My association, APEAL, which is made up of the four major producers of steel for packaging in Europe - ArcelorMittal, Tata Steel Packaging, thyssenkrupp Packaging Steel, US Steel Košice - fully supports the European Commission's circular economy package proposal.
By catapulting sustainability, recycling and the entire culture of how Europe uses its natural resources into focus, we believe the package can be a catalyst for change. For environmental reasons the need for change is beyond dispute.
But the Commission has also recognised the outstanding economic opportunity it presents. Changing the way we use natural resources, manufacture goods and keep resources in the loop through recycling could be a catalyst for greater economic sustainability too.
Despite this, there is understandable apprehension, scepticism and debate about the package and, more widely, questions are being asked about how realistic the recycling targets within the package are.
Here at APEAL we recognise that moving closer towards a circular economy is more realistic than many think - and that the steel for packaging industry is leading the way.
The recycling targets proposed for steel within the circular economy package - 75 per cent by 2025 and 85 per cent by 2030 - are ambitious but achievable. The average steel packaging recycling rate in Europe is already 75 per cent.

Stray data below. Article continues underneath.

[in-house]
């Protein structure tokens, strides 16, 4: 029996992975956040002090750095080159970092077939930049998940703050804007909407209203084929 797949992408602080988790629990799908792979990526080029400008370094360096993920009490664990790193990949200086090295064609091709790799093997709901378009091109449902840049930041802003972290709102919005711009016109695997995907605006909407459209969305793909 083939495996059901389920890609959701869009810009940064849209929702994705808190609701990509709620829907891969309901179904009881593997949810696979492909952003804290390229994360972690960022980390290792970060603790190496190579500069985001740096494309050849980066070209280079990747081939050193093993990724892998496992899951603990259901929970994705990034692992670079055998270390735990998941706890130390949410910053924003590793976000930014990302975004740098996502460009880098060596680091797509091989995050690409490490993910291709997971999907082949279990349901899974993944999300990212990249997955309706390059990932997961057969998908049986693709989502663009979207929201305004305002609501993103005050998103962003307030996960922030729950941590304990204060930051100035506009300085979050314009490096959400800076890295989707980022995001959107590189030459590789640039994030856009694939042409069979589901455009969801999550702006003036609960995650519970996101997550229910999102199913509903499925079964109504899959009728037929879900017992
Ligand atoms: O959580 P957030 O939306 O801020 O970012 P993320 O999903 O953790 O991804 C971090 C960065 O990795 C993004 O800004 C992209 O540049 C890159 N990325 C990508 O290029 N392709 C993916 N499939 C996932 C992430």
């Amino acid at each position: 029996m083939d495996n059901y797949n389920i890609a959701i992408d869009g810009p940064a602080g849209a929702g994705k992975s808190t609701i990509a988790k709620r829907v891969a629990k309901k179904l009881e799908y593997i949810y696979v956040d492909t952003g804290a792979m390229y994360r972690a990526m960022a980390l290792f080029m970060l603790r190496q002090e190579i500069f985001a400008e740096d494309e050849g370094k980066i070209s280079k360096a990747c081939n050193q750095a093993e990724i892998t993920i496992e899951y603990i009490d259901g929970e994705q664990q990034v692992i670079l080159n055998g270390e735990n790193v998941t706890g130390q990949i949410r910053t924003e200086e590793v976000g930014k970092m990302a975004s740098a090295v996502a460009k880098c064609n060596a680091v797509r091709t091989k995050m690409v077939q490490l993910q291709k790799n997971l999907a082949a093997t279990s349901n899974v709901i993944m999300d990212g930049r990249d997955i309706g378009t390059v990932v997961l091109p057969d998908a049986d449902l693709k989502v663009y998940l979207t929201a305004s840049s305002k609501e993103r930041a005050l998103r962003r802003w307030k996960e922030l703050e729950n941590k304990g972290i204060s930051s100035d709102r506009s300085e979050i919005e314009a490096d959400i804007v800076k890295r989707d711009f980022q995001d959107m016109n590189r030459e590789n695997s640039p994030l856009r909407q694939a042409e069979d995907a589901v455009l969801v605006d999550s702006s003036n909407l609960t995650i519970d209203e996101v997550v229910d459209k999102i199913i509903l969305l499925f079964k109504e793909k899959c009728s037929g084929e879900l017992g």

Countries like Germany, Belgium and the Netherlands recycle even more than 90 per cent of the steel packaging they use. And a split recycling target for metals will foster greater understanding of the recycling performance of individual metals.
Steel, of course, has an inherent advantage over competing packaging materials. Magnetic properties make it easy and economical to separate and it can be recycled infinitely with no loss of quality.
Steel scrap is an inherent part of the production process for new steel, every single steel plant in Europe is also a recycling plant, saving resources, energy and emissions by recycling steel in a simple and efficient process. What's needed now - to drive wider use of sustainable packaging materials like steel - is the political impetus the circular economy package will bring.
If approved in, or close to, its current form, the package will push national governments, spurred on by the need to meet recycling rate targets, to improve national collection systems, increase recycling processes and encourage manufacturers to incorporate sustainable materials into their design and production processes.
Given ever increasing consumer interest in sustainability, brands will be keen to accentuate their environmental credentials within marketing and promotional activities. When market demand takes over then circular economics can really begin to take effect. And our vision for a closed steel loop can start to become reality.